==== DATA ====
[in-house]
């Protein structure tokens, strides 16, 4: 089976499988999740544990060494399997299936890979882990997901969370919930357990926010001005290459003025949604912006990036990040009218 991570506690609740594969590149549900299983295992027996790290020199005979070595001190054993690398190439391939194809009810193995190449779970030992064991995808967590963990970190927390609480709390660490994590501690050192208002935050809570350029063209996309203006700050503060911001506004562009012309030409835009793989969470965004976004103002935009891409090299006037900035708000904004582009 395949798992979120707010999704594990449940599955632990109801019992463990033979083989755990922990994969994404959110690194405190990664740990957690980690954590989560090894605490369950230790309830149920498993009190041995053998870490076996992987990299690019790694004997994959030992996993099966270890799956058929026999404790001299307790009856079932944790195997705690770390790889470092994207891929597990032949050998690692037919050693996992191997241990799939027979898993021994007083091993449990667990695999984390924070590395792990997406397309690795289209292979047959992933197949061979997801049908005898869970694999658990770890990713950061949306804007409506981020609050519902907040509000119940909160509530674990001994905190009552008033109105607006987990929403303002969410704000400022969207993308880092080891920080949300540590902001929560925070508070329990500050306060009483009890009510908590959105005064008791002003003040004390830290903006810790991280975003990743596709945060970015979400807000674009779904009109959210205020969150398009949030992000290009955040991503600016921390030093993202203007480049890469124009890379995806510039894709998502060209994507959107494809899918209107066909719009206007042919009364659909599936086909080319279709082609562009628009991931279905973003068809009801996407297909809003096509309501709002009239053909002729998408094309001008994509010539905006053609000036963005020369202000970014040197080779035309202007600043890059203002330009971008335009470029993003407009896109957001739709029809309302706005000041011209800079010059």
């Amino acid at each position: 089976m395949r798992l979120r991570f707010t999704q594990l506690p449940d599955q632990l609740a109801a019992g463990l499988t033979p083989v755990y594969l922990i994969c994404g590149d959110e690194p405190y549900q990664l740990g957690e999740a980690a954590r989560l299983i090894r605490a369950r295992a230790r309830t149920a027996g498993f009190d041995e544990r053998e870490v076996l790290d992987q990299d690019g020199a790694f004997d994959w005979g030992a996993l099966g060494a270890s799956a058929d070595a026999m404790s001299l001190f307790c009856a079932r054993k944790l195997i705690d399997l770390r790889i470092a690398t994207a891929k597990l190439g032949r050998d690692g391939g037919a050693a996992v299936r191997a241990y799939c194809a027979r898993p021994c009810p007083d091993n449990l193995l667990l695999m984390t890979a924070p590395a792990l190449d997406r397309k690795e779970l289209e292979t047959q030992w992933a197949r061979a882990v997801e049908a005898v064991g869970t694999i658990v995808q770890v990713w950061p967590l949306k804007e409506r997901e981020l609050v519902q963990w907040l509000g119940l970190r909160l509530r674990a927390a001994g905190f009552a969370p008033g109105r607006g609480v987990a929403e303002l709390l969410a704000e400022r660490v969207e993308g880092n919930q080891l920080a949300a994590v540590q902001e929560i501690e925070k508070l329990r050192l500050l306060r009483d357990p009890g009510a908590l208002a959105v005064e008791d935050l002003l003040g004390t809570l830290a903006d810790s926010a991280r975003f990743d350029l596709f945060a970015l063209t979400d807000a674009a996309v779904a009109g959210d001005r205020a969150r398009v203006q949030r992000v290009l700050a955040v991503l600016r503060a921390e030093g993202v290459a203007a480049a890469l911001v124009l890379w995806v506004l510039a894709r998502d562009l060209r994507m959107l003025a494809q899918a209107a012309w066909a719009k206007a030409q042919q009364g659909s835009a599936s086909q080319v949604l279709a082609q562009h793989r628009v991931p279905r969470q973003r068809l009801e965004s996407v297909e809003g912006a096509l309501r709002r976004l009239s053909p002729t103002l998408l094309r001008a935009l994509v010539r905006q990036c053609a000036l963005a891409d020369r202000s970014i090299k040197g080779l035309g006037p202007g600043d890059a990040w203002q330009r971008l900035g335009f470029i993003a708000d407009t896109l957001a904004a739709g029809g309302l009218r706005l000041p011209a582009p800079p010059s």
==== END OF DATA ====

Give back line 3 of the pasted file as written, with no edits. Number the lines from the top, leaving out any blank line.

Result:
């Amino acid at each position: 089976m395949r798992l979120r991570f707010t999704q594990l506690p449940d599955q632990l609740a109801a019992g463990l499988t033979p083989v755990y594969l922990i994969c994404g590149d959110e690194p405190y549900q990664l740990g957690e999740a980690a954590r989560l299983i090894r605490a369950r295992a230790r309830t149920a027996g498993f009190d041995e544990r053998e870490v076996l790290d992987q990299d690019g020199a790694f004997d994959w005979g030992a996993l099966g060494a270890s799956a058929d070595a026999m404790s001299l001190f307790c009856a079932r054993k944790l195997i705690d399997l770390r790889i470092a690398t994207a891929k597990l190439g032949r050998d690692g391939g037919a050693a996992v299936r191997a241990y799939c194809a027979r898993p021994c009810p007083d091993n449990l193995l667990l695999m984390t890979a924070p590395a792990l190449d997406r397309k690795e779970l289209e292979t047959q030992w992933a197949r061979a882990v997801e049908a005898v064991g869970t694999i658990v995808q770890v990713w950061p967590l949306k804007e409506r997901e981020l609050v519902q963990w907040l509000g119940l970190r909160l509530r674990a927390a001994g905190f009552a969370p008033g109105r607006g609480v987990a929403e303002l709390l969410a704000e400022r660490v969207e993308g880092n919930q080891l920080a949300a994590v540590q902001e929560i501690e925070k508070l329990r050192l500050l306060r009483d357990p009890g009510a908590l208002a959105v005064e008791d935050l002003l003040g004390t809570l830290a903006d810790s926010a991280r975003f990743d350029l596709f945060a970015l063209t979400d807000a674009a996309v779904a009109g959210d001005r205020a969150r398009v203006q949030r992000v290009l700050a955040v991503l600016r503060a921390e030093g993202v290459a203007a480049a890469l911001v124009l890379w995806v506004l510039a894709r998502d562009l060209r994507m959107l003025a494809q899918a209107a012309w066909a719009k206007a030409q042919q009364g659909s835009a599936s086909q080319v949604l279709a082609q562009h793989r628009v991931p279905r969470q973003r068809l009801e965004s996407v297909e809003g912006a096509l309501r709002r976004l009239s053909p002729t103002l998408l094309r001008a935009l994509v010539r905006q990036c053609a000036l963005a891409d020369r202000s970014i090299k040197g080779l035309g006037p202007g600043d890059a990040w203002q330009r971008l900035g335009f470029i993003a708000d407009t896109l957001a904004a739709g029809g309302l009218r706005l000041p011209a582009p800079p010059s």